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must be liable to the payment of a certain sum of money, or something else, as an acknowledgment of the superior's right.

It is well known that few, if any of the civil establishments and usages of modern Europe, can be traced beyond the feudal system. The present lords of manors in England are the inheritors of William the Conqueror's military companions and favorites, and the present landed tenantry, are in the place of the old villains. For though, as we have seen, scarcely a vestige of the ancient military establishment remains, yet, the titles of the baronies are unimpaired. The noble lords learn war no more, and armies are now raised by voluntary enlistment. The vassal no longer renders homage to his liege lord, the title and inheritance descend according to primogeniture.

Such changes has time wrought. So have military masters been converted into civil ones, and ancient castles have been exchanged for splendid palaces. The toils of the tenant fill the coffers of the proprietor in consequence of having converted the sword into a ploughshare. The glorious dominion of mother church in Europe, cannot be traced farther back than the overthrow of the Lombards, whose kings contended with the popes for the sovereignty of Rome itself. Was the holy see in any wise influenced or affected with the feudal principles, which prevailed throughout Europe ? Were the missionaries of those times animated with the adventurous and conquering spirit of military conquerors, and stimulated with a hope of correspondent rewards—to a title to the lands of the proselyted countries? In the latter part of the sixth century, Augustine, the missionary of Gregory the great, and his fellow monks, commenced their ministry among the Alglo-Saxons, at Canterbury. Theodore, Archbishop of Canterbury, who died in 690, lived to see all the churches in England united in discipline and worship. Before the year 700, a regular provision was made for the clergy throughout all the king. doms of the Heptarchy, by the imposition of a tax, from which the meanest were not exempted. At the death of Edward the Confessor, one-third of all the lands in England were in the hands of the clergy. For the most part, monks are exempted from all taxes, as well as military duty. If there be any truth in these historical notices, we need not surely be at the pains to try to trace, or to prove the title of his grace the most reverend, the lord primate of all England, the present Archbishop of Canterbury, to Peter or to Paul. The affinity of the hierarchal polity to the feudal spirit of those ancient times, is as strongly marked as it well can be, considering the necessary distinction between a civil and religious polity. The offices and the duties of the present incumbent of the see of Canterbury, are as dissimilar to those of its first Archbishop, as those of a modern English nobleman are from those of the Barons of William the Conqueror; but still the titles and the revenues are not put in jeopardy; all is safe and secure to the spiritual, as well as the temporal lord.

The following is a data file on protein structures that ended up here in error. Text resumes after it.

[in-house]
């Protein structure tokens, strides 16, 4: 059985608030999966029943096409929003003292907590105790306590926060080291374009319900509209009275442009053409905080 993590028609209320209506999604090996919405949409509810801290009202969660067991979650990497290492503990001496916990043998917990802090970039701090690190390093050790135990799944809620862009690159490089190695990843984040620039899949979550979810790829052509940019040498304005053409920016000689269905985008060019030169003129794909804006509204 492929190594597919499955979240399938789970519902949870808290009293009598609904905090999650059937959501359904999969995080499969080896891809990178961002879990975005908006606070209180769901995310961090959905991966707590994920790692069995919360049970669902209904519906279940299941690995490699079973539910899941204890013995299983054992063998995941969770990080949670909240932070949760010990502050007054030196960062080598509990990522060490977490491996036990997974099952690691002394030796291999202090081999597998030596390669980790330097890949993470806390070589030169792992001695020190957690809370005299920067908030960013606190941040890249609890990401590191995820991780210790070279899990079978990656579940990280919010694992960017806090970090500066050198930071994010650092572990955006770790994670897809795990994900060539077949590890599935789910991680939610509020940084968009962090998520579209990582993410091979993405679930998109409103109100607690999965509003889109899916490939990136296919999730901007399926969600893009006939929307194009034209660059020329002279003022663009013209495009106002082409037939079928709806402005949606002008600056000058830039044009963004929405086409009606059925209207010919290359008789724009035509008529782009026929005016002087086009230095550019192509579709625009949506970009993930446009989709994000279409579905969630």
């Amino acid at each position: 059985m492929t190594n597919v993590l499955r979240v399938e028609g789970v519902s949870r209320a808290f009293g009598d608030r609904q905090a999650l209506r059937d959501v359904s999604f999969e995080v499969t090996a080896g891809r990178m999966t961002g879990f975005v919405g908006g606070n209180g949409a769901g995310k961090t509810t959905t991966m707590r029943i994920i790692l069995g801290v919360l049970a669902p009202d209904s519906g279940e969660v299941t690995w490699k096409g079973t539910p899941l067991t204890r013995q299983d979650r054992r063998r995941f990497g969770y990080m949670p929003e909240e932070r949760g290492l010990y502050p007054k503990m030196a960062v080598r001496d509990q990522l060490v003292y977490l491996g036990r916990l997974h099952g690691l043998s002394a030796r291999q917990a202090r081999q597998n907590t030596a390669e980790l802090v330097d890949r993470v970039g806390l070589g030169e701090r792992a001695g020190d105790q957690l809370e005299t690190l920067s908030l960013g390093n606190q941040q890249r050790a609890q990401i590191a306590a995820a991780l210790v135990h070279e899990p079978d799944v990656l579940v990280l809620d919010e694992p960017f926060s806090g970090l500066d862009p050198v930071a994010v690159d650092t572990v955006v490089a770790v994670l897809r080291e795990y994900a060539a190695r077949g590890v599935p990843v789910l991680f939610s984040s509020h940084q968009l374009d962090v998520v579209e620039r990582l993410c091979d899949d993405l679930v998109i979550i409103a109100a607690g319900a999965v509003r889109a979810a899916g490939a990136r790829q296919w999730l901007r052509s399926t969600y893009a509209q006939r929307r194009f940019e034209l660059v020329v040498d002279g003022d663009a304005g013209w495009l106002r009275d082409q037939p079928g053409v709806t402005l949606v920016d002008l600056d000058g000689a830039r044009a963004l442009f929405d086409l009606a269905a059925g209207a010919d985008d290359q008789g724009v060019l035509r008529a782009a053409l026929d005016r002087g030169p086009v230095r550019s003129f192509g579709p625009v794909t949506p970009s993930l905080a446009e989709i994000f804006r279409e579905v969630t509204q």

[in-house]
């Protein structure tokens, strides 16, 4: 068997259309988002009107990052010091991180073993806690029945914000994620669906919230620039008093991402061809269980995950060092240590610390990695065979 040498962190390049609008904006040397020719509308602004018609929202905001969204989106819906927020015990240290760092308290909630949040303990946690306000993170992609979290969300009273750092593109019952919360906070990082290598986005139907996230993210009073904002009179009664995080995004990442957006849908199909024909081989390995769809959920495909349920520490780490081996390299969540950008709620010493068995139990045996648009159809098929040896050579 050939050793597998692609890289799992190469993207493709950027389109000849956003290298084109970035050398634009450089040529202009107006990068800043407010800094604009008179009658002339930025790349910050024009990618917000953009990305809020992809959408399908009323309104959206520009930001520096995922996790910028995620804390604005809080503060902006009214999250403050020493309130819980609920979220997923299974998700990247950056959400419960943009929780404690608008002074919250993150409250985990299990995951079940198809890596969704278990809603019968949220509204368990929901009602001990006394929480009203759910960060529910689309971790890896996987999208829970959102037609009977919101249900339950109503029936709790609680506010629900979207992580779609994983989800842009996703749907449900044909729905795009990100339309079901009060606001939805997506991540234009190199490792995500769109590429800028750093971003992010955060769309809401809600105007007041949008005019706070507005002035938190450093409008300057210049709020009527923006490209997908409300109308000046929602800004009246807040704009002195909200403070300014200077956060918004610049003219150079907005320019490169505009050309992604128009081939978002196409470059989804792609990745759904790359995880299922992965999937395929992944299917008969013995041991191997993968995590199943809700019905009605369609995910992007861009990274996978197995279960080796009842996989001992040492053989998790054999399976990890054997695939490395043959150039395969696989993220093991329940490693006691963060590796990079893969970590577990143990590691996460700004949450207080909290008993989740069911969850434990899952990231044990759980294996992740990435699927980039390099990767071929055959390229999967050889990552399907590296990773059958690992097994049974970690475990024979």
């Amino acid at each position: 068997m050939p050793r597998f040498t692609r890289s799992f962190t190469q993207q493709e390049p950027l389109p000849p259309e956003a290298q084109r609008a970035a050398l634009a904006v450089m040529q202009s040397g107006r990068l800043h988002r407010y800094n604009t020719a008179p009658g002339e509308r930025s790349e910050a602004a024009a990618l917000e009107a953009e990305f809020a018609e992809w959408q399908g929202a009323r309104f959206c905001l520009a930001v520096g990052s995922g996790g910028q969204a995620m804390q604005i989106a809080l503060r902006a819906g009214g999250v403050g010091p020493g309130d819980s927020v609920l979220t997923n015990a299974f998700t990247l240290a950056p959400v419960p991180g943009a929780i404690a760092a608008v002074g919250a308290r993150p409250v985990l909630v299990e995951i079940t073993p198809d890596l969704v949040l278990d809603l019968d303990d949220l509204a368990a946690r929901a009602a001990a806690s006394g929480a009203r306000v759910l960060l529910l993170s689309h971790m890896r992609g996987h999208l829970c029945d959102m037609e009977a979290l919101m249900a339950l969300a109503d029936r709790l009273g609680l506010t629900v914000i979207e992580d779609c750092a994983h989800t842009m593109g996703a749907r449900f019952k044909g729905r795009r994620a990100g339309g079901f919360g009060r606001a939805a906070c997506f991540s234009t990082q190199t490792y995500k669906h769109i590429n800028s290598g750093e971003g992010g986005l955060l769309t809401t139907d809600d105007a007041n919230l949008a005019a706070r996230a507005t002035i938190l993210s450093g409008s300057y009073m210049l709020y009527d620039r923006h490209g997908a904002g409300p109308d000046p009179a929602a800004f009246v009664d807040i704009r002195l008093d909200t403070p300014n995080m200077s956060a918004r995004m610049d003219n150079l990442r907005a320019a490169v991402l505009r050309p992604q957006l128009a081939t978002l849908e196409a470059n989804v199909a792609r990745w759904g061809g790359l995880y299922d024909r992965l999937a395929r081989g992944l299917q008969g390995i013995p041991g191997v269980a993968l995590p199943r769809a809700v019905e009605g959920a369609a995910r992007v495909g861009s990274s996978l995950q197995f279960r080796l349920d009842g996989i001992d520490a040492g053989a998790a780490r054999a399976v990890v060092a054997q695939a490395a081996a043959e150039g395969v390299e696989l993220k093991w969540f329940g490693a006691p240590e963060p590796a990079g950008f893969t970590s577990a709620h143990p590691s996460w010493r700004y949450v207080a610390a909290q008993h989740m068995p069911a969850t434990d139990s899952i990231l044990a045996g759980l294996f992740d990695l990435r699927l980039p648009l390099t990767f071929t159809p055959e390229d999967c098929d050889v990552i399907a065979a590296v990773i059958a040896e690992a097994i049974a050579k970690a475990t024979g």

Every thing in Europe, in church and state, bears the marks of the ancient feudal customs. The features of conquest and dominion cannot be concealed. But in all this, there is nothing which ought to shock either common sense or philosophy. The original was all of a piece. The views of men were barbarous, the times were barbarous. Darkness covered the nations, and gross darkness the people. Amidst the ruin of empires, and the crush of nations, the fiercest passions of the human heart may be expected to predominate; and we know that they did then predominate. All the foundations of government and religion were out of course. Men knew not how to govern, or to be governed-to teach, or to be taught. Where ignorance prevails, we look in vain for the results of wisdom. The nations and churches of Europe have indeed wonderfully improved in knowledge and virtue ; but they have not united inclination and skill, sufficient to untangle the feudal policy of their ancestors. They want, and will probably long want, the one thing needful to the peaceful triumphs of liberty, an Agrarian law. The people have not where to stand.

O America! O my country! thou art free, the title to thy soil is in the hands of thy children, and not in oligarchies of priests and nobles.

Our national existence was begun right. We have no titles to trace to a conqueror.

Our lands and our citizens have never been parcelled out to civil or religious adventurers. Yet, strange as it may appear, a feudal claim to the government of the Methodist church has been set up by the oracle of the second bishop and his friends, in his book entitled, "A vindication of Methodist Episcopacy." Charity would lead us to hope, that he did it in ignorance, and not in impudence.

The boys had long been swelling with their triumphs, going forth from conquering to conquer, they claimed the people for their own. Brother Bangs could keep in no longer, and lol the feudal system stood confessed. For. tunately, philosophy, teaching by example, that is, history, had taught us, that nothing in this system would be permanent, but the title. We have not been wanting in our duty through fear or shame. We have faithfully warned our brethren and fellow-citizens to beware of this claim to the right of conquest, this feudal notion of converting to go

As the good of the souls of the author's friends are at stake, we hope they will discover the doctrine, as fit only for the dark ages-the Long-beards—and the monks of feudal times, and such sort of folks.

PHILO HISTORICUS.

vern.

No. 48. Wesleyan Repository, vol. iii. April, 1824, No. xii. page 468. The Farewell Address of Philo Pisticus, to the readers of